More importantly, Don understands representing personal injury victims is about more than recovering the best settlement: it’s about helping clients get back on their feet and supporting them in every aspect of their recovery.
In nearly all cases, our clients seek compensation from the wrongdoer’s insurance company. Before forming Wruck Paupore, Jason worked for a prominent law firm representing some of the world’s largest insurers. This experience gives Jason a deep understanding of the insurance industry and the strategies it uses to pay injury victims as little as possible.
Jason -- and our entire team -- put this inside knowledge to work to force insurance companies to pay what is actually owed. Often, we use the insurance company’s own tactics against them as we fight for the full compensation our client deserves.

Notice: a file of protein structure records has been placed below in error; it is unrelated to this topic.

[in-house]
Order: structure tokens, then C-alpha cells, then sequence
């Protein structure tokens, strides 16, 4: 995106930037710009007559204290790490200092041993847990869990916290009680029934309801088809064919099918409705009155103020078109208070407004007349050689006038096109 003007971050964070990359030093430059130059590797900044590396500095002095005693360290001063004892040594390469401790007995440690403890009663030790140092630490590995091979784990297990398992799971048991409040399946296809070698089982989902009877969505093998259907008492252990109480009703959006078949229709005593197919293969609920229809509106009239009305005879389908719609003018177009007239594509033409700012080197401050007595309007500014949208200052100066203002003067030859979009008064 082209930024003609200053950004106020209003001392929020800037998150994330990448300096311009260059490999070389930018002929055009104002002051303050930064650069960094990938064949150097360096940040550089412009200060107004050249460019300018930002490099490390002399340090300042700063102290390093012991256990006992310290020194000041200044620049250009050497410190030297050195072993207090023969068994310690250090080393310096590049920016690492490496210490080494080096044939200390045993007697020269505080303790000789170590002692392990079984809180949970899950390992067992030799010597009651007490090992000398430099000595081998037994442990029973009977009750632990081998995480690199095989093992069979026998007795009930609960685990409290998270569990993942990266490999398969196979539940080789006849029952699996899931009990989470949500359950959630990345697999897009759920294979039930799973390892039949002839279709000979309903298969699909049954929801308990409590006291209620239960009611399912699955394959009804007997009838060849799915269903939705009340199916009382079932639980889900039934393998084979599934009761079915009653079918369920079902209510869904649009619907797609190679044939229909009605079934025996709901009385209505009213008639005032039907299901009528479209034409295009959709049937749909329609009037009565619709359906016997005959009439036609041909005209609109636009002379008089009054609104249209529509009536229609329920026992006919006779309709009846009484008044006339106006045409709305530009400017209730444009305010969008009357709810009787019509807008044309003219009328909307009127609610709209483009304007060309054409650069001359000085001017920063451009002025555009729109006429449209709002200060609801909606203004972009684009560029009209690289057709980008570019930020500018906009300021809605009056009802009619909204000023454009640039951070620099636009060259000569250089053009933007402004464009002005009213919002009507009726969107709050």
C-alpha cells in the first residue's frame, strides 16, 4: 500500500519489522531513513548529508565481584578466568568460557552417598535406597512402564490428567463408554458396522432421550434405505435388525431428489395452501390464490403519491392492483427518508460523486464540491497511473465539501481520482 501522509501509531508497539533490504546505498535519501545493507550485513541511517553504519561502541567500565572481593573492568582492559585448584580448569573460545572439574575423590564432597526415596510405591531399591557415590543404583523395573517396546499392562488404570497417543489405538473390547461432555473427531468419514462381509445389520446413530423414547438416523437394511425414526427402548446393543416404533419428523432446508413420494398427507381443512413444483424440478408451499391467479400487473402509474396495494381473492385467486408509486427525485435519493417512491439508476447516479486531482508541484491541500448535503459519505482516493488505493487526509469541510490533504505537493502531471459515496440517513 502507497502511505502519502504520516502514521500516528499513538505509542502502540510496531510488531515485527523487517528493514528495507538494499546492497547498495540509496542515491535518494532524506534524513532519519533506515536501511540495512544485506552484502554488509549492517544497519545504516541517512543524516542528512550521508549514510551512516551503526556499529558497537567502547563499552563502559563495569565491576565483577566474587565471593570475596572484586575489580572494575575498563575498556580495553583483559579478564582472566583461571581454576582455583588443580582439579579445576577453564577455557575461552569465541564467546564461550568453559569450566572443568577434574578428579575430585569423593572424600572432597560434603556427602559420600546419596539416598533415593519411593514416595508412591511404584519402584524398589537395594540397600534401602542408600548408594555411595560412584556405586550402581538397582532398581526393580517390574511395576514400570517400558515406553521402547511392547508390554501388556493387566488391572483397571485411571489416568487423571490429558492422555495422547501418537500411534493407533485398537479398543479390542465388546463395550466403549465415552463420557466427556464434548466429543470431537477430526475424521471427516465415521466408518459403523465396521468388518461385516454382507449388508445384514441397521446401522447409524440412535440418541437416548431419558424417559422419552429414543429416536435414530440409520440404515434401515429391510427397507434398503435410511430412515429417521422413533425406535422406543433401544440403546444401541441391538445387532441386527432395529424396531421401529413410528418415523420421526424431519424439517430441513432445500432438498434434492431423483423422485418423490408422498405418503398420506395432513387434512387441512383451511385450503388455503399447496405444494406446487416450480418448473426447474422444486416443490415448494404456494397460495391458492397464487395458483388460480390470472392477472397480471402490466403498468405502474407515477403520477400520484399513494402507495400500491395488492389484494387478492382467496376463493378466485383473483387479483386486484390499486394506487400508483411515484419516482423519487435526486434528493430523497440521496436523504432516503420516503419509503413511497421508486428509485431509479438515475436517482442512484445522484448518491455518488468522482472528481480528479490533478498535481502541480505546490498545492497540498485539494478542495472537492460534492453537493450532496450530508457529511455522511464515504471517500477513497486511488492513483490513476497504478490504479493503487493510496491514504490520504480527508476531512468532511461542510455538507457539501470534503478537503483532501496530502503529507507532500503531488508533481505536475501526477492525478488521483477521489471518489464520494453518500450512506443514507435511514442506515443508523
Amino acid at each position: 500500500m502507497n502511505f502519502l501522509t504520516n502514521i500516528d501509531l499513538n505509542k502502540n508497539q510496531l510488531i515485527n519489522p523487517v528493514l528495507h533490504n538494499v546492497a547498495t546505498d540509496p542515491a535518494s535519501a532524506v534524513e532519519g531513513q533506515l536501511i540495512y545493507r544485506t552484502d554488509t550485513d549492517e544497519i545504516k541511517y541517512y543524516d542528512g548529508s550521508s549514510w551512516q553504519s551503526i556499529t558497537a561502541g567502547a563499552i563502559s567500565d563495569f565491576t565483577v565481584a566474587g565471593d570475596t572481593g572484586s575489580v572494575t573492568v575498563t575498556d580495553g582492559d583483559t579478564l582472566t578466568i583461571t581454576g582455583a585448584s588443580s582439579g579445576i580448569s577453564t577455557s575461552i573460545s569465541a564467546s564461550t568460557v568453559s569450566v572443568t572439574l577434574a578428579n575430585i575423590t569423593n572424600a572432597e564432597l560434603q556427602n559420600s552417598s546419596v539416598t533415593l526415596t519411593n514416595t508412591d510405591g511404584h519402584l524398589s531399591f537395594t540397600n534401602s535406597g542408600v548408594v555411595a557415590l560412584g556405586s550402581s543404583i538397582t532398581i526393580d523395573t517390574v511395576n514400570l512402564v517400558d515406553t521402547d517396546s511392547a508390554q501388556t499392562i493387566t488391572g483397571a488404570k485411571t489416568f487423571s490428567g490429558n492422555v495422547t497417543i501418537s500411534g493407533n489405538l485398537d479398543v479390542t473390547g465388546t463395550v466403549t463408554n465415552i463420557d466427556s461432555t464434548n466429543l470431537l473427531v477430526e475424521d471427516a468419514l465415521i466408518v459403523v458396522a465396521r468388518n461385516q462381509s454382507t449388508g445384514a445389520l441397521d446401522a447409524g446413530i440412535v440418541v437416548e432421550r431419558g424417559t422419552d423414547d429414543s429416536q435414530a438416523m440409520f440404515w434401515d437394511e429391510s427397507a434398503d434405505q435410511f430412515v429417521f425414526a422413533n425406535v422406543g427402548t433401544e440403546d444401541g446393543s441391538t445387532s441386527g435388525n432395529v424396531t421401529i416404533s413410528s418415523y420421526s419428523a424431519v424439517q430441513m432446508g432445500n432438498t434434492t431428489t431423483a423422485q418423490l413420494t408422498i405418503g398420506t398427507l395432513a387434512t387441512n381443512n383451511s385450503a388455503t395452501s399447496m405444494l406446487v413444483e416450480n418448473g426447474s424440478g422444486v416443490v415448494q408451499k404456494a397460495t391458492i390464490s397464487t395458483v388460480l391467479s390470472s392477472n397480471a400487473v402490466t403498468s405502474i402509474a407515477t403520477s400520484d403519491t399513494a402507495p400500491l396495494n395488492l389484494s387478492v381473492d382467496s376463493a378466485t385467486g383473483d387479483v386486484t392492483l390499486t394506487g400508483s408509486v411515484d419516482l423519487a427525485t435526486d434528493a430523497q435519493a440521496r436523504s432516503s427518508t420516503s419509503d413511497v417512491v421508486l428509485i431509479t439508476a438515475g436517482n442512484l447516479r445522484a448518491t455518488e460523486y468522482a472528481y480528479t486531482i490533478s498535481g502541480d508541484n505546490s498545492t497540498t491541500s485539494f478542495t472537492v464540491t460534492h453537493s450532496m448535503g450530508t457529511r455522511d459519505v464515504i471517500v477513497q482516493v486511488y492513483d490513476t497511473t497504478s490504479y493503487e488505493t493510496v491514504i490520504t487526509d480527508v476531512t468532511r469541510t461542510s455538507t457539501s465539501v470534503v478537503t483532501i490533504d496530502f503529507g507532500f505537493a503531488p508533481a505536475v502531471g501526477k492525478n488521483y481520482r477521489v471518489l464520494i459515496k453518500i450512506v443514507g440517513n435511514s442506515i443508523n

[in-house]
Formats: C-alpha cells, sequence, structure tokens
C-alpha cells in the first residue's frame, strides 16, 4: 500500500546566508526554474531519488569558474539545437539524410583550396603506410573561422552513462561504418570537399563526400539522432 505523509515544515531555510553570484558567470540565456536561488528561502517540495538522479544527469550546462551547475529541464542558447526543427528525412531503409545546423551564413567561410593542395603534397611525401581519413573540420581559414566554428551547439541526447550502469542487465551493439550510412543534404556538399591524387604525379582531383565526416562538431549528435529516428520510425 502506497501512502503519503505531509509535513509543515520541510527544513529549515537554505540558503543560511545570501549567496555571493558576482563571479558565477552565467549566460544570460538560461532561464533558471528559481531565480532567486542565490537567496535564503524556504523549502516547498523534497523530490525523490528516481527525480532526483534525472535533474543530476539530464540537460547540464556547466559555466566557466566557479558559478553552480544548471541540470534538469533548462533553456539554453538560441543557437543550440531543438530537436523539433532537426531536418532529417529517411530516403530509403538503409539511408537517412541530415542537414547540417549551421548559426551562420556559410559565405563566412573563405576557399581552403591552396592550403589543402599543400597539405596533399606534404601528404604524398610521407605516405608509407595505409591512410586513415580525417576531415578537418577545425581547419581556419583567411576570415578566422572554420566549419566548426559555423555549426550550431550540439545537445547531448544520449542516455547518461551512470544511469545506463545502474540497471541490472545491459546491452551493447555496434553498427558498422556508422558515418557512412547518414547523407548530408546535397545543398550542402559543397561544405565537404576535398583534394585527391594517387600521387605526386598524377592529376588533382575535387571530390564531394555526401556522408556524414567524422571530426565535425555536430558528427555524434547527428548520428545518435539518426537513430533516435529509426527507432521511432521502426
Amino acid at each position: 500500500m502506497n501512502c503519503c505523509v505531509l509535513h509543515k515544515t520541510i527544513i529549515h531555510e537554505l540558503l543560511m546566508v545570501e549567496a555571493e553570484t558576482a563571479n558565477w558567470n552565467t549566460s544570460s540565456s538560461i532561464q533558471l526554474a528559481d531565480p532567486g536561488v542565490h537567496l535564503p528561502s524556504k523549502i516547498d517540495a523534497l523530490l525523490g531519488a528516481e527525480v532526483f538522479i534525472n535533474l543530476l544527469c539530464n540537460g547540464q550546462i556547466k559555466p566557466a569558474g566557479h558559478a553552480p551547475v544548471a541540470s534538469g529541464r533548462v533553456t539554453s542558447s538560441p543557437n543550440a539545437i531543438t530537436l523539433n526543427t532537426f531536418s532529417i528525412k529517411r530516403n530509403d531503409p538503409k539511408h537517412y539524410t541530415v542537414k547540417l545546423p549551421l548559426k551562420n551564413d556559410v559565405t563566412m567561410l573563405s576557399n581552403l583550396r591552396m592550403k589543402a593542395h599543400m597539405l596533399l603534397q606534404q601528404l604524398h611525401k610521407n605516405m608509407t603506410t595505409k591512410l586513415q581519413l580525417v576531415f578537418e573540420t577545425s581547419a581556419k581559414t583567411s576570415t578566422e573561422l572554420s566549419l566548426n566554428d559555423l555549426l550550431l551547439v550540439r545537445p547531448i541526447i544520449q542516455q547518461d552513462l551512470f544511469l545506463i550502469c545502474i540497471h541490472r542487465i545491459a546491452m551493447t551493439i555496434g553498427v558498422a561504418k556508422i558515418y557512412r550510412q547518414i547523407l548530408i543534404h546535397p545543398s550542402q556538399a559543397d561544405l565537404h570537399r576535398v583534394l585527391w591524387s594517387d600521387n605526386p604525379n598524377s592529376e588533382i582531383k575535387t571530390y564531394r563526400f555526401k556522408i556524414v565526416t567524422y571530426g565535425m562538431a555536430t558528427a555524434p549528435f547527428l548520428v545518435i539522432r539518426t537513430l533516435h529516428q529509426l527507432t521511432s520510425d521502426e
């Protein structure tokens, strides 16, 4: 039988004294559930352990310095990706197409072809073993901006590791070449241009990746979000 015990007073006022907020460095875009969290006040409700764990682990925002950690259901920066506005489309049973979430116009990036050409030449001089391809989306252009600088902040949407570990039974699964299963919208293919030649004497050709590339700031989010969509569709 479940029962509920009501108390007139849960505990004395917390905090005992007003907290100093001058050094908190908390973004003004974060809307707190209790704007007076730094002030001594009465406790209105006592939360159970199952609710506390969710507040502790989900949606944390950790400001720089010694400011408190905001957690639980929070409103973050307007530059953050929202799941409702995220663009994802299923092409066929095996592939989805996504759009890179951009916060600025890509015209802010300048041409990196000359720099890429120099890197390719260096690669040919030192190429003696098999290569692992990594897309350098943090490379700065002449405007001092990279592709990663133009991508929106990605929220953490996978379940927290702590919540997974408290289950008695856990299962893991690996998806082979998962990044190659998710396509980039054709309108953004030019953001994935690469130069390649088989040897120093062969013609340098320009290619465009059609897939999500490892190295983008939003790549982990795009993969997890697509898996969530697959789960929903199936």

For more than four decades, Keith has been fighting for injury victims. During that time, he’s watched the insurance industry change, with insurers now more interested in protecting their stock price than treating injury victims fairly.
Since the beginning, Keith has put people first. From his childhood in Gary, Indiana during the 1960’s and working his way through law school, Keith has risen to become one of the Midwest’s most respected trial lawyers. He has never forgotten that being a lawyer is about helping people -- and seeing injury victims through struggles in a way that could change their lives forever.
Over the decades, Keith, Don and Jason have fought relentlessly for clients, even when other lawyers have said the case was impossible to win.